Day 15: Glendale, AZ - American Redemption - CycleBlaze

March 9, 2013

Day 15: Glendale, AZ

As soon as I wake up I open the computer and try to track down a 36-hole, 9-speed, 135-millimeter rear hub. More than 3.25 million people live in the Phoenix metro area, the place they call The Valley of the Sun. It's Saturday morning, but how hard could it be?

I call half a dozen shops around the country, from Colorado to Indiana, who list comparable hubs as in stock. But it turns out that in stock means we don't have it in stock and we have to order it from the distributor and we can't do that until Monday. That starts the long and tedius call-every-bike-shop-in-an-ever-expanding-radius-from-Glendale-and-ask-if-they-have-a-hub-or-wheel-that-might-get-me-rolling-again game. I call more than 20 shops. Most don't stock any hubs — full stop. Those that do only carry hubs for 32-spoke wheels. Questions about landing a new 36-spoke wheel tumble into the gutter in the same way.

I find two leads that might work if I get poop-in-the-desert desperate. The first is a cheap, used (and who knows how used) Taiwanese hub where every review mentions its sketchy quality. The second is a 36-spoke Sun wheel that the shop owner swears would solve my problem, but that several websites warn isn't suited for loaded touring. It's also wider than the rim I use now, which means a new tire as well. I have almost 5,000 miles to go; I don't want to compromise on the rear wheel, the component that gives touring bikers more major problems than any other. But with every call that ends with a Sorry we couldn't help, it's headed that way. Morale is asymptotically approaching zero.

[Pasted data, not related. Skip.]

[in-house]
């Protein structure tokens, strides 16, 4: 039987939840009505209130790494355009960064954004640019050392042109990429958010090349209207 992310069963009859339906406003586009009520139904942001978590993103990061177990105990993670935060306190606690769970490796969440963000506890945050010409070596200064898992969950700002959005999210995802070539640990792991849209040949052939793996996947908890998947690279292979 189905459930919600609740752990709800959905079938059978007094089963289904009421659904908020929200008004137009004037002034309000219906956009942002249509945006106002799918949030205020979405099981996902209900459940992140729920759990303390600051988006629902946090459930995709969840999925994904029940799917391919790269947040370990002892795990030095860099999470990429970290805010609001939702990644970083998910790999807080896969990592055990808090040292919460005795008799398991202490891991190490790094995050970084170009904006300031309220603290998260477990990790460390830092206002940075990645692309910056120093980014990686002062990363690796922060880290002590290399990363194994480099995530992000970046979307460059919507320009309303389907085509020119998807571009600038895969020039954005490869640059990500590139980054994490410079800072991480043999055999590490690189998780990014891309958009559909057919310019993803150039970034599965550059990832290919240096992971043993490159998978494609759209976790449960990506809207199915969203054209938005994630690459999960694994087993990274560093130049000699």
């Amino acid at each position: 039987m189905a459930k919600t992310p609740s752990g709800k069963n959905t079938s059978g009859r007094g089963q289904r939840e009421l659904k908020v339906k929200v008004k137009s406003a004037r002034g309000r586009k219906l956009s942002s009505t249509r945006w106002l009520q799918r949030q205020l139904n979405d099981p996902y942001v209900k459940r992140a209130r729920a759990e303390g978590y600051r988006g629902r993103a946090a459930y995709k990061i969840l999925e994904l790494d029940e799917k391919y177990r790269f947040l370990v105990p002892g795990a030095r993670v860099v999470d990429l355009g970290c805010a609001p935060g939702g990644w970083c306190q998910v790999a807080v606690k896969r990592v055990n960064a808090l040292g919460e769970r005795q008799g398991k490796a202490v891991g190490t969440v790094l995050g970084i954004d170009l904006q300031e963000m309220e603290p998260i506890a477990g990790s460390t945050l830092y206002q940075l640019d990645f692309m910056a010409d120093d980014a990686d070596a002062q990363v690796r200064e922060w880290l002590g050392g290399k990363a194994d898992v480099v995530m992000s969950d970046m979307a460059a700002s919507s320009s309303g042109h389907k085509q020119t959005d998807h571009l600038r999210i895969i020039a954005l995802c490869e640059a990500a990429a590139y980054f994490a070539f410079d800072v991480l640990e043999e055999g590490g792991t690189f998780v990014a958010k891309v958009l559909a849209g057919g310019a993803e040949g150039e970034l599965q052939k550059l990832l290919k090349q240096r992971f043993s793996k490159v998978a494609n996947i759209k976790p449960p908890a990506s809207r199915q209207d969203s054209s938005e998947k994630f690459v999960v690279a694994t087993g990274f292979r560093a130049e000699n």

And then the storm breaks. I dial up a shop called the Bike Barn. They don't have any standalone 36-hole hubs, but they do have a 36-spoke rear wheel for a bike with disc brakes that has the hub I need. They can perform a transplant: tear down the disc brake wheel, pull the hub, do the same for my wheel, and then rebuild my wheel around the new hub. It's crazy expensive — twice the cost of a straight replacement — but waiting for a replacement could take five or six days. They'll have me on the road and out of town on Monday.


Benny understands.
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The three-hour hub search leaves me hungry, so I walk along wide and empty streets and end up at a place called the Cracker Barrel. I think it's a restaurant, but it's hard to be sure. Ads for CDs of gospel music play on the speakers outside. Rows of wooden benches and rocking chairs sit out front, but they all have price tags. When I go through the double set of front doors, I walk into a tacky gift shop crowded with families and old people and a thousand stupid knick-knacks that no one needs, ever, available to buy at high prices.

How about a sock monkey with your chicken fried steak?
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The dining area — when I finally get there — is also insane. Every square foot of wall and divider and support post is covered with something vintage-looking: old tennis rackets, a wooden sled, pitchforks, horseshoes, scales, tins of baking soda, and more than a hundred metal signs for things like Sun Drop Cola, Kern's Bread, Brite Nail Polish, and Agrico ("The nation's leading fertilizer"). It's tens of thousands of dollars worth of stuff that no one seems to look at for more than a fraction of a second. Somewhere in an office in Texas or New Jersey there's a young woman whose only job is to buy up things that are old, or look old, in an effort to make restaurants like this seem like they didn't pop out of the ground fully formed two months ago.